Apologies that we won’t be putting up the usual post-Fed decision and what our outlook is until tomorrow (at the earliest) and Monday (I hope at the latest) but my eyes are about to “go done” for some offline maintenance today. 

A little background, if you’re following the home game of “Trials of George” – I had both eyes operated on for cataracts in 1979 which were due to either playing with lasers, coal tar ointment for eczema, or just because people with lots of allergies tend to have cataracts earlier in life.  It also put an end to my flying at the time, since it was not a lot of fun to fly with contacts in, short of money, raising a family and so on. 

For 10+ years, I did the soft lens contacts and glasses and the vision was good.  Sometimes it was a problem swimming when I lived in the Cayman Islands, but you cope.  The hardest part was the “Coke bottle” glasses.

Then along in 1991, the family raised, dust from the divorce settled, I had two Alcon implants installed.  And until recently (like when I jumped off the tractor two weeks ago) they had been doing just fine.

Which gets us to this morning and putting in three kinds of drops – a NSAID, prednisone, and an antibiotic – as pre-surgery drops. So the eyes meant that I would jot this note down before getting serious on the drops this morning and heading up to Tyler, Texas.

Panama has an eye on the place here, so no worries.  Elaine’s a fine and careful driver, so everything should go smoothly.

imageI did spend a little time on Tuesday trying to clone what the vision looked like.  I took a picture of my main monitor and manipulated the image a bit (in CorelDraw, which is usually used for putting lines on charts and such) to give you an approximation of what life looks like when an intraocular lens “falls” and has to be repositioned and stitched in place.

The original “plant” worked for about 25-years, so the outlook is for another 25 – or longer.  During the original 25 years, I spent a lot of time outside in the sun, particularly sailing where glare is just part of the environment.  Hopefully, spending less time in bright conditions I might be able to get 30-years out of the repositioned implant.

The reason for putting this up is simple:  If you ever have a lens implant – and you live long enough – a combination of UV, body chemistry, and 25-years worth of gravity may move your IOL out of position. 

If it does, you know what it will look like:  part of your vision will look semi- OK – though a bit out of focus, but there will be a blurred, lower, double-vision effect and that’s what it looks like.

It’s not too bad if you turn your white drive down on a monitor – and the hotter the video (white to blue-shifted) the more pronounced the effect.  Working (gently) out in the yard this week, our blue garden hose looked like it had spawned another one…quite the effect.

The only real question on the surgery is how quickly the eye will return to normal vision and b) whether the glasses prescription will change.  Minor issues.  The NSAID and the prednisone may result in a day or three of blurry (as in a general fog, not one that moves around with lots of light flaring.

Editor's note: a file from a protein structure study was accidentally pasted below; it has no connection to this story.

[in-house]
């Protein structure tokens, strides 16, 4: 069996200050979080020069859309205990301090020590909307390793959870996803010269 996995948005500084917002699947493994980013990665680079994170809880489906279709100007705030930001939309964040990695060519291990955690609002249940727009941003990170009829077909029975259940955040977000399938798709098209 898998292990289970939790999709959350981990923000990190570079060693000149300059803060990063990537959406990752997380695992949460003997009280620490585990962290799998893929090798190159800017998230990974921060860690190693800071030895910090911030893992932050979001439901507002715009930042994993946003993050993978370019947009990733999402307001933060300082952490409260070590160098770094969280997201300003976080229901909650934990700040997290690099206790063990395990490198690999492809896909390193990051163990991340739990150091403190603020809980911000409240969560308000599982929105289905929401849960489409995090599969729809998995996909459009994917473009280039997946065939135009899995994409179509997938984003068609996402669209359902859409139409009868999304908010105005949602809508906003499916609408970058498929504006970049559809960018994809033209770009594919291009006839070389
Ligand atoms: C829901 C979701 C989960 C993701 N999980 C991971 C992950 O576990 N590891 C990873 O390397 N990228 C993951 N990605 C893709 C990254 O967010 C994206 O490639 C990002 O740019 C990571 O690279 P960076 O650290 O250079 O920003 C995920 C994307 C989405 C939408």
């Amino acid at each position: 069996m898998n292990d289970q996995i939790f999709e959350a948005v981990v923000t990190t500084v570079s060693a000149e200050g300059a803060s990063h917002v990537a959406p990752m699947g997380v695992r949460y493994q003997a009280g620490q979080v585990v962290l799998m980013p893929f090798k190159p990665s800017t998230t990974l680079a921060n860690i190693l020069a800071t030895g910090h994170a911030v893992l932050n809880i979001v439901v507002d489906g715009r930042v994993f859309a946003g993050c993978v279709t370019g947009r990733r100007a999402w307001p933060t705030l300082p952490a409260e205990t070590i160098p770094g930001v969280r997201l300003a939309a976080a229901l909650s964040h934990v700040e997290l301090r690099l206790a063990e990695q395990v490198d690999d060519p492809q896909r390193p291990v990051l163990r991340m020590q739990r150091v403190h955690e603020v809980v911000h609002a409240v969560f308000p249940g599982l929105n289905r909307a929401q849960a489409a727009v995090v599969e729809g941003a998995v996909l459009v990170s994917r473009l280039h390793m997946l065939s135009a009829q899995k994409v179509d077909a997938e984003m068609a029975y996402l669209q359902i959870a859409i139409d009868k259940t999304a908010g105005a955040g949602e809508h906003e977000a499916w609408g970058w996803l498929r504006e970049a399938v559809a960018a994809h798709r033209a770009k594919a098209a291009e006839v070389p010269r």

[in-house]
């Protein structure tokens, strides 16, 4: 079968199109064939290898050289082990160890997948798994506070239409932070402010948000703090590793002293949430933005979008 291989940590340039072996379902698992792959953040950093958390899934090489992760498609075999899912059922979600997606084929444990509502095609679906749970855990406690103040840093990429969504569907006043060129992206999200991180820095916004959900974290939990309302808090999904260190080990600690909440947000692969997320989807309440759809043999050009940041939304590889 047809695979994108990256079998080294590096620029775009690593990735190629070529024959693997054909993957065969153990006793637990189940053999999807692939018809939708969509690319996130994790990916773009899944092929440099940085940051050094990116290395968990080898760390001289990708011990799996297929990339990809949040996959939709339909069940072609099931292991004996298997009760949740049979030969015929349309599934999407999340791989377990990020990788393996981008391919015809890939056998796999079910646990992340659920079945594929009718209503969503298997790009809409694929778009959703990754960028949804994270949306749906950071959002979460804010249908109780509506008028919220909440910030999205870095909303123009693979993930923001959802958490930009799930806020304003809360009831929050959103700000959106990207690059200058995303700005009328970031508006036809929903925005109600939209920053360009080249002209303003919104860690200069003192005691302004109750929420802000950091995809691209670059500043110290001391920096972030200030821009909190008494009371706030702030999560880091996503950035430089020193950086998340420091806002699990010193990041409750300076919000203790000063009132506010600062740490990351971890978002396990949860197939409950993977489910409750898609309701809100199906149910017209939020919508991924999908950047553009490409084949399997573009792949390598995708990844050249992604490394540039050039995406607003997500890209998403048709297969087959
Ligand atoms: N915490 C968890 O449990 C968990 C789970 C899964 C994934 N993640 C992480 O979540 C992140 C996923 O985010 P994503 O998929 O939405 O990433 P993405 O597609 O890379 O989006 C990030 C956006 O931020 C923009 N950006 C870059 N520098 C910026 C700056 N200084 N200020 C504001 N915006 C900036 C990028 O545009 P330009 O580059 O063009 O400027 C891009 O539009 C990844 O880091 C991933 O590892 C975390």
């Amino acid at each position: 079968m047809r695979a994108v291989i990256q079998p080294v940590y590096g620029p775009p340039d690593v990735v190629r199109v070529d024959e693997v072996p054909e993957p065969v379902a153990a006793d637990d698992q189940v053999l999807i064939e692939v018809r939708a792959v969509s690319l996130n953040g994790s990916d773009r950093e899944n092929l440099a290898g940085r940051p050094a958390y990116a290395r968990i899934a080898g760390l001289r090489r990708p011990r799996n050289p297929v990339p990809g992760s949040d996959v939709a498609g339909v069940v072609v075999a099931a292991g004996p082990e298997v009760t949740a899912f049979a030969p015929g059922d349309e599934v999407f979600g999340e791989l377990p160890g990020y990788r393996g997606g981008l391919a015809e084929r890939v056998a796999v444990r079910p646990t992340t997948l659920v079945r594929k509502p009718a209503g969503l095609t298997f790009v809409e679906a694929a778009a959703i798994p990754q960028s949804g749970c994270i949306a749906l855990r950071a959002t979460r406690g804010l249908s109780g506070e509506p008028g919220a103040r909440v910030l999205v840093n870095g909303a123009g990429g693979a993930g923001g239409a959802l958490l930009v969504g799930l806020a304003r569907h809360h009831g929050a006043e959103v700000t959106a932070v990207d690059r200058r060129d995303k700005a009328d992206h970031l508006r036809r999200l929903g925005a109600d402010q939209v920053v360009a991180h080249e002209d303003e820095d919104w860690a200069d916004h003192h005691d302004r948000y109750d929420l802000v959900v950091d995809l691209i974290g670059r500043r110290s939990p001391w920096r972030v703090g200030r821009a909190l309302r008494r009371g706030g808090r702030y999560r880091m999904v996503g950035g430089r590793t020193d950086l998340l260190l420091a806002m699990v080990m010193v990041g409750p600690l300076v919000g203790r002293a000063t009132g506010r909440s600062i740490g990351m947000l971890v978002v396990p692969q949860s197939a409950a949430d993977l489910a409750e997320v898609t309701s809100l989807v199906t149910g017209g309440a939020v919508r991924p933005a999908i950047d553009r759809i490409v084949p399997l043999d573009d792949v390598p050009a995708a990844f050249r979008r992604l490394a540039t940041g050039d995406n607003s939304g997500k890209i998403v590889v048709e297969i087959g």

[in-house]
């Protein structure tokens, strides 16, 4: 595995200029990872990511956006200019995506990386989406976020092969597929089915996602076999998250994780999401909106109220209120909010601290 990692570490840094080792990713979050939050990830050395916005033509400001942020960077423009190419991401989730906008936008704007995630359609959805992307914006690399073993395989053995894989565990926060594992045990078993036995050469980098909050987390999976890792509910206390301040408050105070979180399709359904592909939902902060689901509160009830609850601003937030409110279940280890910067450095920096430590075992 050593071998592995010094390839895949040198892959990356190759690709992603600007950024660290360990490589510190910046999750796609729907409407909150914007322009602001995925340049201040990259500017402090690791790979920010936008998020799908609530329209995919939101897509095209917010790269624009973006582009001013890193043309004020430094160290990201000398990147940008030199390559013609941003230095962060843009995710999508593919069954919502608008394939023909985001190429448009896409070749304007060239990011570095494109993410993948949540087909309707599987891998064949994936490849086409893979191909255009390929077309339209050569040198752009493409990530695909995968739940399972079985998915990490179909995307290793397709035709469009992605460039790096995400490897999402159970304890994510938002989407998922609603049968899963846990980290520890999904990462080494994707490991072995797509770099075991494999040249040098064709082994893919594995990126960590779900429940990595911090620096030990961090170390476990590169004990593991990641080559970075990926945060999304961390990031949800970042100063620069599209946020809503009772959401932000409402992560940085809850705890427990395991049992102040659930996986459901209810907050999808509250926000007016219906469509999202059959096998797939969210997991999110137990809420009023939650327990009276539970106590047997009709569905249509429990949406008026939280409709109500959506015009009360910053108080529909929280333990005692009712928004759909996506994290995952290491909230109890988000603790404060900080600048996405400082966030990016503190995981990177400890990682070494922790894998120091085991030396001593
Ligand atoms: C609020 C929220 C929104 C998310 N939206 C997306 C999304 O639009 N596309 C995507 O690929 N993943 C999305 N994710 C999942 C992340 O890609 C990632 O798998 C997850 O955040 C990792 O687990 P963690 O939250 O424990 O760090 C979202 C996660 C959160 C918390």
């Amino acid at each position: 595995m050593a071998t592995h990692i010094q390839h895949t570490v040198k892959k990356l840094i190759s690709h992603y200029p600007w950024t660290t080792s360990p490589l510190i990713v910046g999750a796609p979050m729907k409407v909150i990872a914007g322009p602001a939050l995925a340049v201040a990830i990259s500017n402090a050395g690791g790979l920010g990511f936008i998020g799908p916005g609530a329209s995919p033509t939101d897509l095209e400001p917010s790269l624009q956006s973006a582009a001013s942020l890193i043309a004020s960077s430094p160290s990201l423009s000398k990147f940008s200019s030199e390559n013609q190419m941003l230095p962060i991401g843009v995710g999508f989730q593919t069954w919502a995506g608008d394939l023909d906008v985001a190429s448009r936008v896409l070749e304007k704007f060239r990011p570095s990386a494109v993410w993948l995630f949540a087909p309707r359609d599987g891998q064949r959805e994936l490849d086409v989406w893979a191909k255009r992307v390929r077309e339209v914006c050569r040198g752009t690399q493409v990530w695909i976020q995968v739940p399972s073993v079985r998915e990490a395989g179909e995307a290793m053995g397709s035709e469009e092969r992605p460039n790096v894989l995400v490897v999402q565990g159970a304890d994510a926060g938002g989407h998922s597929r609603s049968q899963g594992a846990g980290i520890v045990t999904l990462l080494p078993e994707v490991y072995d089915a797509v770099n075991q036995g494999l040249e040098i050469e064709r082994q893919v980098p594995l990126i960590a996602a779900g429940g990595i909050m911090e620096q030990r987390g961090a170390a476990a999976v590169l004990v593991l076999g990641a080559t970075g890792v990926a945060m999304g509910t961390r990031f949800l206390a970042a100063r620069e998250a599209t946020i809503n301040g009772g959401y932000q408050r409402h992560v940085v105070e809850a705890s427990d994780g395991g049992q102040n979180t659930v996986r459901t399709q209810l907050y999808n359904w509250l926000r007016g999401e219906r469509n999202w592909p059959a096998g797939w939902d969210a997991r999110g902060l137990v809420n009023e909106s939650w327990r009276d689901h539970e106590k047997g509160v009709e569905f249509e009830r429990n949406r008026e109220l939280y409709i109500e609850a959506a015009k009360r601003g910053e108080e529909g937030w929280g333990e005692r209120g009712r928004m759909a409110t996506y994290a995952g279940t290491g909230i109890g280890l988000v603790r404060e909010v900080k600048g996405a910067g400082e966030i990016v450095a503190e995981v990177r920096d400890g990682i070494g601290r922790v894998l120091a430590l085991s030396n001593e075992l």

Anyway, it’s worth sharing because a “close encounter” with blind is a very good thing to experience.  It’s reason to appreciate the gifts of health we have, even though not quite perfect, that we enjoy most of the time.

I wrote a poem somewhere back around eighth grade that began something like…

“Caught in a body,

Pushed down a Road,

No this, no that…

That was before I had read Dylan Thomas, though he was speaking about the other end of Life – not being set on a crooked road when young.  His concern was about the time which will come for each of us, in turn:

Do not go gentle into that good night,
Old age should burn and rage at close of day;
Rage, rage against the dying of the light.

Though wise men at their end know dark is right,
Because their words had forked no lightning they
Do not go gentle into that good night.

Good men, the last wave by, crying how bright
Their frail deeds might have danced in a green bay,
Rage, rage against the dying of the light.

Wild men who caught and sang the sun in flight,
And learn, too late, they grieved it on its way,
Do not go gentle into that good night.

Grave men, near death, who see with blinding sight
Blind eyes could blaze like meteors and be gay,
Rage, rage against the dying of the light.

And you, my father, there on the sad height,
Curse, bless me now with your fierce tears, I pray.
Do not go gentle into that good night.
Rage, rage against the dying of the light.

So pardon me if I “rage” a bit over this nuisance and feeble attempt by early Darkness.

A morning like this is a good time to sit back and ask philosophical questions, not the least of which is this:

If everyone started Life with exactly equal (and perfect) bodies, would we enjoy the diversity of humanity and the spread of medical advances, set – not unlike a Chinese buffet – before us in these times?  Average people are not – by the very definition – exceptional.  Our progress is built on the back of suffering.

I’ll get back to you with more, shortly. Depending on how the “eyes have it.”

In the meantime, we’re all “trapped in bodies and pushed down a road.”  And by God, rage against it, I will.

Write when you get rich,

George@ure.net

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